Why You Shouldn’t Trust AI With Your Will

Posted by Charlotte Davis | Oct 16, 2023

When you consider estate planning, you may find yourself thinking: why do I need an attorney to draft my will when I can find wills on the internet, or have Artificial Intelligence (AI) draft one for me? 

And the answer is AI was not created by lawyers to write legal documents. Would you trust a robot that is not programmed by doctors to perform surgery?  Of course not.  Then why would you trust AI with your wealth and your legacy?

Below are just a few reasons why you shouldn't trust AI with writing your will.

1. AI has a history of getting things wrong.

Steven Schwartz, an attorney, learned the hard way that AI doesn't know the law when he used ChatGPT for legal research.  ChatGPT produced cases and citations that Schwartz cited in a court filing; however, the cases turned out to be fake and Schwartz faced disciplinary measures for misleading the court.

The city of Louisville, Kentucky, experienced a school bus transportation disaster when it used AI to create its bus routes for Jefferson County Public Schools.  On the first day of school in August 2023, students were stuck at school for hours, and the last child didn't get home until nearly 10 pm.  The bus routes were such a fiasco that the superintendent had to cancel school for the next two days while the school system figured out new bus routes.

General AI software can be helpful for certain things, but recent events have proven that it is not ready or capable of completing other tasks.  It's best not to leave your legacy in the hands of software proven to make mistakes.

2. AI doesn't know Tennessee law.

AI does not know the many different types of law needed to create an effective estate plan.  In fact, it doesn't even know basic law on the execution of Tennessee wills.

For example, AI doesn't know what validates a will in Tennessee.  Wills in Tennessee must be signed by two witnesses.   But did you know that according to Tennessee law, the witnesses must witness the testator sign the will in the presence of each other too?  If they don't, the will can be considered invalid. 

When ChatGPT was asked the requirements of a Tennessee will, it said this about the witnesses:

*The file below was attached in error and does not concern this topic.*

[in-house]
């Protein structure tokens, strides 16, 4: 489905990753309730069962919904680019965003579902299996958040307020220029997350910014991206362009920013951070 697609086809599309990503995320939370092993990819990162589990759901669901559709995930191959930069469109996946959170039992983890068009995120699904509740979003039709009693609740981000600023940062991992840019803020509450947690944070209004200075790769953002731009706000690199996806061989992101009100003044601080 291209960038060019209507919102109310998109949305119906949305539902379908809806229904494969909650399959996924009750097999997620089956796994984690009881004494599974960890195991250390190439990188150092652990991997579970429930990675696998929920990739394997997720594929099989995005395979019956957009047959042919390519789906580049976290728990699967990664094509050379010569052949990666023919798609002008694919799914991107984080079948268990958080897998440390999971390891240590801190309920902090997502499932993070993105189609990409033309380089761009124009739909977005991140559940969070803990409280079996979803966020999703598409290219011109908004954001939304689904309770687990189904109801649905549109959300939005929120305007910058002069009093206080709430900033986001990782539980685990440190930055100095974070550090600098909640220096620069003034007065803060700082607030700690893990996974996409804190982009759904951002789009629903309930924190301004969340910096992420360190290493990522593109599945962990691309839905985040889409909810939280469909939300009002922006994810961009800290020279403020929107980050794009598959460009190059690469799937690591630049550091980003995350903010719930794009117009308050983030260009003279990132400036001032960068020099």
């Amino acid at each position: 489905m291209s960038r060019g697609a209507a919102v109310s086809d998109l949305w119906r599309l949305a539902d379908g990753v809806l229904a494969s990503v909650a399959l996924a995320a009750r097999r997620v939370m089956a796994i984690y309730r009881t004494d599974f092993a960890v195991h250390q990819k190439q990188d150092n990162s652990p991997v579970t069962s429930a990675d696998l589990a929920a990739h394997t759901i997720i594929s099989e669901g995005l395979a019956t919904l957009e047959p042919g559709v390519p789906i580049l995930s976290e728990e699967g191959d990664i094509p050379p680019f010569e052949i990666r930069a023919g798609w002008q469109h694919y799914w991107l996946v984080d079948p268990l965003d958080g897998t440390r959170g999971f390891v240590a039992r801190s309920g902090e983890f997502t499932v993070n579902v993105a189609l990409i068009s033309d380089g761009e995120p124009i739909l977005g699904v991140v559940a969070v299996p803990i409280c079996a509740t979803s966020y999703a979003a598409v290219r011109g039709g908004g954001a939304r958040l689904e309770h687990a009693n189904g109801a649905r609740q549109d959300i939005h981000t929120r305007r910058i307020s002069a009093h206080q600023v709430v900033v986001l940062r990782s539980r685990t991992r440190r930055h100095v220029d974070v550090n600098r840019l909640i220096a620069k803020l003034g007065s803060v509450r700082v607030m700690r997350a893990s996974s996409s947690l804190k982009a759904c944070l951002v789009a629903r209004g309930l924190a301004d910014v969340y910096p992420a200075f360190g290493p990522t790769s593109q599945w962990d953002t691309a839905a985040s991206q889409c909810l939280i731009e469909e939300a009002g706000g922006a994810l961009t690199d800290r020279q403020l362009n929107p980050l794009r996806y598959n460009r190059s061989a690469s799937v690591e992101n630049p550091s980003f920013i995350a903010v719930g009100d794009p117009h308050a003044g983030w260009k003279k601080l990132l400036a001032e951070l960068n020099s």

Tennessee law usually requires at least two competent witnesses to sign the will. These witnesses must be at least 18 years old and should not be beneficiaries of the will. Their role is to testify that the will was executed properly. If a witness is also a beneficiary, it might raise legal complications, and the bequest to that witness might be void unless there are at least two disinterested witnesses.

There was no mention of the requirement of witnessing in the presence of each other. 

ChatGPT didn't go to law school, and isn't required to take continuing legal education classes.  It doesn't know the specificities of the law, and those specificities of the law are critical for making sure your plan works for you when you need it.  If you want to make sure your plan is drafted properly, use a licensed Tennessee attorney.

3. AI doesn't consider your family dynamics, your finances, and your goals for your legacy.

Finally, when AI spits out documents or answers, it doesn't take into account the intricacies of your finances, your family, and your life.  AI won't take a comprehensive look at your finances, or work with your financial advisor or accountant.  It won't ask you questions about your family and your goals.  It won't give you counsel as to upcoming laws that could affect your wealth, and it won't talk to you about different ways to craft your estate plan to work with your family dynamics and finances, or to provide asset protection.

In short, AI simply can't create a plan for you that is catered to your life.  It generates one-size-fits-all documents that may not be what you need, and may not work for you when your family needs it.  AI doesn't know the law, and you shouldn't trust it to protect your legacy.

About the Author

Charlotte Davis

Charlotte Davis brings 20 years of professional experience to Harpeth Estate Law, which she started to help clients set up estate plans that provide for their loved ones and their legacy after death.

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